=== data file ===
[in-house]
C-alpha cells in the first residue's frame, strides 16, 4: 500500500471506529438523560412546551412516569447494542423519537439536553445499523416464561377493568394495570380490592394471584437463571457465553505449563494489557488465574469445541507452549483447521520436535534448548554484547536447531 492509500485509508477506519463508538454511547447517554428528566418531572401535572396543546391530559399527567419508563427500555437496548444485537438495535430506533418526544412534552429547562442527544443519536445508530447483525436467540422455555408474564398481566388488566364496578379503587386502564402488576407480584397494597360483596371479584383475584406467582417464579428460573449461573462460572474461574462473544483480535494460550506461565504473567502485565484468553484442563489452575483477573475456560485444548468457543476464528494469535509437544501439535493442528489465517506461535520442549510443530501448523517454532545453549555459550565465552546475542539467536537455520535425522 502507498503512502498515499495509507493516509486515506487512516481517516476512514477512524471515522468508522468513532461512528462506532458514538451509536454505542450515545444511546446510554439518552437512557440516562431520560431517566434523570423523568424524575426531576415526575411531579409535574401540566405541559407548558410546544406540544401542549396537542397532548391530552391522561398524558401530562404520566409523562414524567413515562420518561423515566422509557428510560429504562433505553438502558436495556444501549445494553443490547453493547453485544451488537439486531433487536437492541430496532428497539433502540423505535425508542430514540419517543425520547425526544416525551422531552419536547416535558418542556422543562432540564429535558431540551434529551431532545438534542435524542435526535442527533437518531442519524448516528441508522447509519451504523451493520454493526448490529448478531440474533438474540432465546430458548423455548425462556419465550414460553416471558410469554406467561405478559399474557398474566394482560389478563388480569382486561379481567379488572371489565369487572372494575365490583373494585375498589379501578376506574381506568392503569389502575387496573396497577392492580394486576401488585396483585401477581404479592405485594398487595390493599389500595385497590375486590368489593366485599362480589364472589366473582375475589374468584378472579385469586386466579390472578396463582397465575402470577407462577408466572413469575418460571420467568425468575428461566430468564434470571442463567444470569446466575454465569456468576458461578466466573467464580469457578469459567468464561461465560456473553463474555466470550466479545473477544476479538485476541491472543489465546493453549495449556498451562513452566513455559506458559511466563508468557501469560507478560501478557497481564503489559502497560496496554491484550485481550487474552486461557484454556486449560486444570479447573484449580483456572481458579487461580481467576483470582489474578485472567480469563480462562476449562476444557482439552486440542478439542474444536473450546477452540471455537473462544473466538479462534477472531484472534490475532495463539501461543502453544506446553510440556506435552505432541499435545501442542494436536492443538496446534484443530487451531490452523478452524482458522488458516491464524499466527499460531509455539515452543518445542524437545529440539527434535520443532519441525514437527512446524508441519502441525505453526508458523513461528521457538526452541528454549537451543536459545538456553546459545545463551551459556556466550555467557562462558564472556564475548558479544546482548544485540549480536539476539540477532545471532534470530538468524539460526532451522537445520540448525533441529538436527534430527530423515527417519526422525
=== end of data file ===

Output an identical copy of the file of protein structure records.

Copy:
[in-house]
C-alpha cells in the first residue's frame, strides 16, 4: 500500500471506529438523560412546551412516569447494542423519537439536553445499523416464561377493568394495570380490592394471584437463571457465553505449563494489557488465574469445541507452549483447521520436535534448548554484547536447531 492509500485509508477506519463508538454511547447517554428528566418531572401535572396543546391530559399527567419508563427500555437496548444485537438495535430506533418526544412534552429547562442527544443519536445508530447483525436467540422455555408474564398481566388488566364496578379503587386502564402488576407480584397494597360483596371479584383475584406467582417464579428460573449461573462460572474461574462473544483480535494460550506461565504473567502485565484468553484442563489452575483477573475456560485444548468457543476464528494469535509437544501439535493442528489465517506461535520442549510443530501448523517454532545453549555459550565465552546475542539467536537455520535425522 502507498503512502498515499495509507493516509486515506487512516481517516476512514477512524471515522468508522468513532461512528462506532458514538451509536454505542450515545444511546446510554439518552437512557440516562431520560431517566434523570423523568424524575426531576415526575411531579409535574401540566405541559407548558410546544406540544401542549396537542397532548391530552391522561398524558401530562404520566409523562414524567413515562420518561423515566422509557428510560429504562433505553438502558436495556444501549445494553443490547453493547453485544451488537439486531433487536437492541430496532428497539433502540423505535425508542430514540419517543425520547425526544416525551422531552419536547416535558418542556422543562432540564429535558431540551434529551431532545438534542435524542435526535442527533437518531442519524448516528441508522447509519451504523451493520454493526448490529448478531440474533438474540432465546430458548423455548425462556419465550414460553416471558410469554406467561405478559399474557398474566394482560389478563388480569382486561379481567379488572371489565369487572372494575365490583373494585375498589379501578376506574381506568392503569389502575387496573396497577392492580394486576401488585396483585401477581404479592405485594398487595390493599389500595385497590375486590368489593366485599362480589364472589366473582375475589374468584378472579385469586386466579390472578396463582397465575402470577407462577408466572413469575418460571420467568425468575428461566430468564434470571442463567444470569446466575454465569456468576458461578466466573467464580469457578469459567468464561461465560456473553463474555466470550466479545473477544476479538485476541491472543489465546493453549495449556498451562513452566513455559506458559511466563508468557501469560507478560501478557497481564503489559502497560496496554491484550485481550487474552486461557484454556486449560486444570479447573484449580483456572481458579487461580481467576483470582489474578485472567480469563480462562476449562476444557482439552486440542478439542474444536473450546477452540471455537473462544473466538479462534477472531484472534490475532495463539501461543502453544506446553510440556506435552505432541499435545501442542494436536492443538496446534484443530487451531490452523478452524482458522488458516491464524499466527499460531509455539515452543518445542524437545529440539527434535520443532519441525514437527512446524508441519502441525505453526508458523513461528521457538526452541528454549537451543536459545538456553546459545545463551551459556556466550555467557562462558564472556564475548558479544546482548544485540549480536539476539540477532545471532534470530538468524539460526532451522537445520540448525533441529538436527534430527530423515527417519526422525